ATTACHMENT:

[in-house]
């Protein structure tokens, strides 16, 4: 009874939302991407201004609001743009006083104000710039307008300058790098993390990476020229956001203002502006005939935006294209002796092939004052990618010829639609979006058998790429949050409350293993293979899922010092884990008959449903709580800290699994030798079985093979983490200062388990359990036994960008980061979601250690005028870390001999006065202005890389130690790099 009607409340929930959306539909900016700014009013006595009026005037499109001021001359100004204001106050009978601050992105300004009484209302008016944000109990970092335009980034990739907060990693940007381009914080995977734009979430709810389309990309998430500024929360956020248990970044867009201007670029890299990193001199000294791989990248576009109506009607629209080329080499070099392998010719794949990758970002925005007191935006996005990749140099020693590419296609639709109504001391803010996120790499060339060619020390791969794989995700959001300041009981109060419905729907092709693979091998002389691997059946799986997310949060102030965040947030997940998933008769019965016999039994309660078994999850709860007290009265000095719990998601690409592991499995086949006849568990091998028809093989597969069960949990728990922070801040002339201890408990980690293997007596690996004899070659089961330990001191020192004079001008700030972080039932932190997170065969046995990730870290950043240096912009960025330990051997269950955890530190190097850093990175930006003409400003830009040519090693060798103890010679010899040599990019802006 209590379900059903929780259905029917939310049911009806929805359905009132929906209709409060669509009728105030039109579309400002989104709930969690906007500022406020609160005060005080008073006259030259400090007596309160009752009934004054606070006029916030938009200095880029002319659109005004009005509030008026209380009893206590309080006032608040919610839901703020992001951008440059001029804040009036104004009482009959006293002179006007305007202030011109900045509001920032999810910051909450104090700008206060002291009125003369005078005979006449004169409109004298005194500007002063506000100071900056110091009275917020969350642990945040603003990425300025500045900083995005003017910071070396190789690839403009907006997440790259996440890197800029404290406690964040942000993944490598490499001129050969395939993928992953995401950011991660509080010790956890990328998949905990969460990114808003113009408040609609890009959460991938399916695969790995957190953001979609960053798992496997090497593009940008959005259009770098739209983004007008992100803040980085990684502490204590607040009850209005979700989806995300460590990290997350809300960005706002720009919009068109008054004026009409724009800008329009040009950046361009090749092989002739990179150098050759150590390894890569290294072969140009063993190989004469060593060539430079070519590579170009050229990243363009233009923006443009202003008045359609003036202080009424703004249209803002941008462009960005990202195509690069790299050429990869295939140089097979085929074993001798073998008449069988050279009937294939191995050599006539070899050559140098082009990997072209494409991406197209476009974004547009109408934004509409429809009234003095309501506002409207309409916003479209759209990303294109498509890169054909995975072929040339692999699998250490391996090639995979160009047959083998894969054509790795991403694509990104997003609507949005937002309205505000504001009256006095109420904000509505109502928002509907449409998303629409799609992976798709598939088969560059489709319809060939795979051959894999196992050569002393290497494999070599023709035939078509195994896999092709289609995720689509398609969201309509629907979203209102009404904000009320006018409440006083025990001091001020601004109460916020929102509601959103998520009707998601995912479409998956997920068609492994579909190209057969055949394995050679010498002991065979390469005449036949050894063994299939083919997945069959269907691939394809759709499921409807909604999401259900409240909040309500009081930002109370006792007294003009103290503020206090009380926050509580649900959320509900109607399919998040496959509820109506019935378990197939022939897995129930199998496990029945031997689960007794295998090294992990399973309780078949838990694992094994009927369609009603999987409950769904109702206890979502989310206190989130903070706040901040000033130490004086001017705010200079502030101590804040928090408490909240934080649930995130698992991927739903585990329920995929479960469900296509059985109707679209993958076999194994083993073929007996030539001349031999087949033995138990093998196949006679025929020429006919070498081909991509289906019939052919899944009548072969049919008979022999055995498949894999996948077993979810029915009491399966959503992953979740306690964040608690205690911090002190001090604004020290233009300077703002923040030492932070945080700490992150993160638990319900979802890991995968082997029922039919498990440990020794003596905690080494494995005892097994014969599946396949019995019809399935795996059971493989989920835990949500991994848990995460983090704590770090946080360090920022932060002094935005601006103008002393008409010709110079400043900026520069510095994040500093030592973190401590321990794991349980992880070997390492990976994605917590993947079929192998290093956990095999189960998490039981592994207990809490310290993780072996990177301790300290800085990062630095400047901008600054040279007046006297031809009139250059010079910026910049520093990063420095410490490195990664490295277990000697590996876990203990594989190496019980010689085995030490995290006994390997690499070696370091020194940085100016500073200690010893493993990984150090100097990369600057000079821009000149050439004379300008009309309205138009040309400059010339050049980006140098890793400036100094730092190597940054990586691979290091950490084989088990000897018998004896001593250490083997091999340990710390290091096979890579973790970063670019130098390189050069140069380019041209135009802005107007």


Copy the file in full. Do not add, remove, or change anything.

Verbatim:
[in-house]
């Protein structure tokens, strides 16, 4: 009874939302991407201004609001743009006083104000710039307008300058790098993390990476020229956001203002502006005939935006294209002796092939004052990618010829639609979006058998790429949050409350293993293979899922010092884990008959449903709580800290699994030798079985093979983490200062388990359990036994960008980061979601250690005028870390001999006065202005890389130690790099 009607409340929930959306539909900016700014009013006595009026005037499109001021001359100004204001106050009978601050992105300004009484209302008016944000109990970092335009980034990739907060990693940007381009914080995977734009979430709810389309990309998430500024929360956020248990970044867009201007670029890299990193001199000294791989990248576009109506009607629209080329080499070099392998010719794949990758970002925005007191935006996005990749140099020693590419296609639709109504001391803010996120790499060339060619020390791969794989995700959001300041009981109060419905729907092709693979091998002389691997059946799986997310949060102030965040947030997940998933008769019965016999039994309660078994999850709860007290009265000095719990998601690409592991499995086949006849568990091998028809093989597969069960949990728990922070801040002339201890408990980690293997007596690996004899070659089961330990001191020192004079001008700030972080039932932190997170065969046995990730870290950043240096912009960025330990051997269950955890530190190097850093990175930006003409400003830009040519090693060798103890010679010899040599990019802006 209590379900059903929780259905029917939310049911009806929805359905009132929906209709409060669509009728105030039109579309400002989104709930969690906007500022406020609160005060005080008073006259030259400090007596309160009752009934004054606070006029916030938009200095880029002319659109005004009005509030008026209380009893206590309080006032608040919610839901703020992001951008440059001029804040009036104004009482009959006293002179006007305007202030011109900045509001920032999810910051909450104090700008206060002291009125003369005078005979006449004169409109004298005194500007002063506000100071900056110091009275917020969350642990945040603003990425300025500045900083995005003017910071070396190789690839403009907006997440790259996440890197800029404290406690964040942000993944490598490499001129050969395939993928992953995401950011991660509080010790956890990328998949905990969460990114808003113009408040609609890009959460991938399916695969790995957190953001979609960053798992496997090497593009940008959005259009770098739209983004007008992100803040980085990684502490204590607040009850209005979700989806995300460590990290997350809300960005706002720009919009068109008054004026009409724009800008329009040009950046361009090749092989002739990179150098050759150590390894890569290294072969140009063993190989004469060593060539430079070519590579170009050229990243363009233009923006443009202003008045359609003036202080009424703004249209803002941008462009960005990202195509690069790299050429990869295939140089097979085929074993001798073998008449069988050279009937294939191995050599006539070899050559140098082009990997072209494409991406197209476009974004547009109408934004509409429809009234003095309501506002409207309409916003479209759209990303294109498509890169054909995975072929040339692999699998250490391996090639995979160009047959083998894969054509790795991403694509990104997003609507949005937002309205505000504001009256006095109420904000509505109502928002509907449409998303629409799609992976798709598939088969560059489709319809060939795979051959894999196992050569002393290497494999070599023709035939078509195994896999092709289609995720689509398609969201309509629907979203209102009404904000009320006018409440006083025990001091001020601004109460916020929102509601959103998520009707998601995912479409998956997920068609492994579909190209057969055949394995050679010498002991065979390469005449036949050894063994299939083919997945069959269907691939394809759709499921409807909604999401259900409240909040309500009081930002109370006792007294003009103290503020206090009380926050509580649900959320509900109607399919998040496959509820109506019935378990197939022939897995129930199998496990029945031997689960007794295998090294992990399973309780078949838990694992094994009927369609009603999987409950769904109702206890979502989310206190989130903070706040901040000033130490004086001017705010200079502030101590804040928090408490909240934080649930995130698992991927739903585990329920995929479960469900296509059985109707679209993958076999194994083993073929007996030539001349031999087949033995138990093998196949006679025929020429006919070498081909991509289906019939052919899944009548072969049919008979022999055995498949894999996948077993979810029915009491399966959503992953979740306690964040608690205690911090002190001090604004020290233009300077703002923040030492932070945080700490992150993160638990319900979802890991995968082997029922039919498990440990020794003596905690080494494995005892097994014969599946396949019995019809399935795996059971493989989920835990949500991994848990995460983090704590770090946080360090920022932060002094935005601006103008002393008409010709110079400043900026520069510095994040500093030592973190401590321990794991349980992880070997390492990976994605917590993947079929192998290093956990095999189960998490039981592994207990809490310290993780072996990177301790300290800085990062630095400047901008600054040279007046006297031809009139250059010079910026910049520093990063420095410490490195990664490295277990000697590996876990203990594989190496019980010689085995030490995290006994390997690499070696370091020194940085100016500073200690010893493993990984150090100097990369600057000079821009000149050439004379300008009309309205138009040309400059010339050049980006140098890793400036100094730092190597940054990586691979290091950490084989088990000897018998004896001593250490083997091999340990710390290091096979890579973790970063670019130098390189050069140069380019041209135009802005107007």